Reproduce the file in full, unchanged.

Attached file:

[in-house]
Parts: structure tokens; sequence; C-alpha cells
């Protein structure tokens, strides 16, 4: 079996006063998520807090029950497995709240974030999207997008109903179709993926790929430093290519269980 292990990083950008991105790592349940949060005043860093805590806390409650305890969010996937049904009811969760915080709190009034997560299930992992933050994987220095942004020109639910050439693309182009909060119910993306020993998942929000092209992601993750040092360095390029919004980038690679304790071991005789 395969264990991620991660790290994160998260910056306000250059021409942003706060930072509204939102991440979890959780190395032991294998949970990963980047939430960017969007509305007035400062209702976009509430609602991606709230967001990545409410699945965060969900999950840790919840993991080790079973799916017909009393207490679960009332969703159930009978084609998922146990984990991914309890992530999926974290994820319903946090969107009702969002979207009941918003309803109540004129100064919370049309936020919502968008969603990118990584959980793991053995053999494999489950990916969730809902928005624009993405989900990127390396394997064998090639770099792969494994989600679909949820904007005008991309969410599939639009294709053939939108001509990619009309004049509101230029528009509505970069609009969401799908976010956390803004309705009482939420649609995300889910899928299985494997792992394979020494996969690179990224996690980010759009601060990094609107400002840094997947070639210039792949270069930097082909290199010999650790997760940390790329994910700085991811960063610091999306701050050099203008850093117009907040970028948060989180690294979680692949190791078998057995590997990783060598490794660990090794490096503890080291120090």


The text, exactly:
[in-house]
Parts: structure tokens; sequence; C-alpha cells
């Protein structure tokens, strides 16, 4: 079996006063998520807090029950497995709240974030999207997008109903179709993926790929430093290519269980 292990990083950008991105790592349940949060005043860093805590806390409650305890969010996937049904009811969760915080709190009034997560299930992992933050994987220095942004020109639910050439693309182009909060119910993306020993998942929000092209992601993750040092360095390029919004980038690679304790071991005789 395969264990991620991660790290994160998260910056306000250059021409942003706060930072509204939102991440979890959780190395032991294998949970990963980047939430960017969007509305007035400062209702976009509430609602991606709230967001990545409410699945965060969900999950840790919840993991080790079973799916017909009393207490679960009332969703159930009978084609998922146990984990991914309890992530999926974290994820319903946090969107009702969002979207009941918003309803109540004129100064919370049309936020919502968008969603990118990584959980793991053995053999494999489950990916969730809902928005624009993405989900990127390396394997064998090639770099792969494994989600679909949820904007005008991309969410599939639009294709053939939108001509990619009309004049509101230029528009509505970069609009969401799908976010956390803004309705009482939420649609995300889910899928299985494997792992394979020494996969690179990224996690980010759009601060990094609107400002840094997947070639210039792949270069930097082909290199010999650790997760940390790329994910700085991811960063610091999306701050050099203008850093117009907040970028948060989180690294979680692949190791078998057995590997990783060598490794660990090794490096503890080291120090």